Trump, in a speech at the Pentagon, declared that space is the new warfighting domain. And he vowed that the U.S. will develop an unrivaled missile defense system to protect against advanced hypersonic and cruise missile threats from competitors and adversaries.
"Our goal is simple: to ensure that we can detect and destroy any missile launched against the United States — anywhere, anytime, anyplace," Trump said. "In a time of rapidly evolving threats, we must be certain that our defensive capabilities are unrivaled and unmatched anywhere in the world."
Trump did not mention Russia, China or North Korea in his roughly 20-minute speech. But the Pentagon's new strategy makes clear that its plan for a more aggressive space-based missile defense system is aimed at protecting against existing threats from North Korea and Iran and countering advanced weapon systems being developed by Russia and China.
The new review is the first since 2010, and it concludes that to adequately protect America, the Pentagon must expand defense technologies in space and use those systems to more quickly detect, track and ultimately defeat incoming missiles.
Acting Defense Secretary Pat Shanahan, who also spoke, said the new hypersonic missiles being developed by nations such as Russia and China are harder to see, harder to track and harder to defeat. To address that, the U.S. is looking at putting a layer of sensors in space to more quickly detect enemy missiles when they are launched. The U.S. sees space as a critical area for advanced, next-generation capabilities to stay ahead of the threats.
The administration also plans to study the idea of basing interceptors in space, so the U.S. can strike incoming enemy missiles during the first minutes of flight when the booster engines are still burning.
Russia and China have made clear their efforts to develop the high-tech programs. Russian President Vladimir Putin unveiled new strategic weapons he claims can't be intercepted. One is a hypersonic glide vehicle, which could fly 20 times faster than the speed of sound and make sharp maneuvers to avoid being detected by missile defense systems.
Missile defense officials on Thursday declined to provide any budget estimates or timelines for the programs. Michael Griffin, the defense undersecretary for research and engineering, told Pentagon reporters that developing a new layered network of sensors in space is key to being able to detect a fast-moving hypersonic missile in its early, more vulnerable stages. The Pentagon, he said, will study the issue to determine how many would be needed, and at what orbit they would fly. He said the program is affordable and some funding for that would be in the budget that will be proposed for 2020. The system could be operational in the late 2020s.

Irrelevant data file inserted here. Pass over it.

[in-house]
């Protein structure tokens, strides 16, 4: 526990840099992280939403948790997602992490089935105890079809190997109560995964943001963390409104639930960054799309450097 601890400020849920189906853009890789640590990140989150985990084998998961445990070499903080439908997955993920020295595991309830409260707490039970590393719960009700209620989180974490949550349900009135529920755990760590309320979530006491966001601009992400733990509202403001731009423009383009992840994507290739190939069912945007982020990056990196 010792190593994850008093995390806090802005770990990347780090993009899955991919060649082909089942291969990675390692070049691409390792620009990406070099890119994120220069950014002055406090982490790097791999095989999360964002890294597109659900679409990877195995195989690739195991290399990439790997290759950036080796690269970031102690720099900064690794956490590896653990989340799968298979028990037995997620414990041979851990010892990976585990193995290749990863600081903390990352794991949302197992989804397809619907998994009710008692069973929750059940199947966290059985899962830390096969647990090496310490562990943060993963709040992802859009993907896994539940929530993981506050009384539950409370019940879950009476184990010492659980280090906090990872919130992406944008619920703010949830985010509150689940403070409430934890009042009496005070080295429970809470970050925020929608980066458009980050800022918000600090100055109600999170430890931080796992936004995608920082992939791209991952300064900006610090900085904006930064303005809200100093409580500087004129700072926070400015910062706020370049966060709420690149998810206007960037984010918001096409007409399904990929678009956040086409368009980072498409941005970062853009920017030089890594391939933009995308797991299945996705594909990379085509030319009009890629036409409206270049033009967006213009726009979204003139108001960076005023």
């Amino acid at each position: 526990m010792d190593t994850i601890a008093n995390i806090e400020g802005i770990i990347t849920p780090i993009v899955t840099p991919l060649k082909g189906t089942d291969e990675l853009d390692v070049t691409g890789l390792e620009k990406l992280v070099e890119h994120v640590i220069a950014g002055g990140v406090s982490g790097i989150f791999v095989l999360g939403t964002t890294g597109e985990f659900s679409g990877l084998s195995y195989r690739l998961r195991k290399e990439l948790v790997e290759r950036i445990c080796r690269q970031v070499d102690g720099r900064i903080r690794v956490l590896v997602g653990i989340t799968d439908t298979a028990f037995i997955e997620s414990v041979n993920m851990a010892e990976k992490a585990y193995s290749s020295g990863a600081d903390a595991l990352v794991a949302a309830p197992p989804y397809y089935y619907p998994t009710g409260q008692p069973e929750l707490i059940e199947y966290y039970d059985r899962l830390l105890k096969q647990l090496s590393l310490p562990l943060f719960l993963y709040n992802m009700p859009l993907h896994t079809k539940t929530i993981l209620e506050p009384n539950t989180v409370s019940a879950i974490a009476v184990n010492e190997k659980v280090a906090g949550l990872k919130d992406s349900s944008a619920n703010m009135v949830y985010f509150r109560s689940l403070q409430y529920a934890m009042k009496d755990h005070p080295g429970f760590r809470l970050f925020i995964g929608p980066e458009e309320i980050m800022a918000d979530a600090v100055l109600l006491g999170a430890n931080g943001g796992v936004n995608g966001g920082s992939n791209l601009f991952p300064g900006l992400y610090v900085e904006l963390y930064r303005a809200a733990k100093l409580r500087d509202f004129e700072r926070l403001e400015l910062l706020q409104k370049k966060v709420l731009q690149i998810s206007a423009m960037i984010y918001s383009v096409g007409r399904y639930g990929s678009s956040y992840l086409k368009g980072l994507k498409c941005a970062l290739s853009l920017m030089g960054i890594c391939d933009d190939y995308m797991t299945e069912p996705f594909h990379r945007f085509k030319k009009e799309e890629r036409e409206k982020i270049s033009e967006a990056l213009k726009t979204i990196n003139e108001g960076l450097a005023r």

Officials said the study on space-based interceptors could begin in the coming months. But, recognizing the potential concerns surrounding any perceived weaponization of space, officials emphasized that no testing is mandated, and no final decisions have been made.
Sen. Edward Markey, D-Mass., a member of the Foreign Relations Committee, immediately raised concerns, calling the plan a bad Star Wars sequel. "While it is true that the missile threat environment America now faces is different, the answer is not to build a wall in space," Markey said. Adding that Trump's "misguided rush to weaponize space would be as ineffective, costly, and dangerous as it was more than three decades ago when it was soundly rejected."
During his Pentagon appearance, Trump also pressed his case to build a wall on the southern border and expressed his condolences on the deaths of four Americans in Syria on Wednesday. Any expansion of the scope and cost of missile defenses would compete with other defense priorities, including the billions of extra dollars the Trump administration has committed to spending on a new generation of nuclear weapons. An expansion also would have important implications for American diplomacy, given long-standing Russian hostility to even the most rudimentary U.S. missile defenses and China's worry that longer-range U.S. missile defenses in Asia could undermine Chinese national security.
While the U.S. continues to pursue peace with North Korea, Pyongyang has made threats of nuclear missile attacks against the U.S. and its allies in the past and has worked to improve its ballistic missile technology. It is still considered a serious threat to America. Iran, meanwhile, has continued to develop more sophisticated ballistic missiles, increasing their numbers and their capabilities.
Associated Press writer Robert Burns and broadcast writer Sagar Meghani contributed to this report.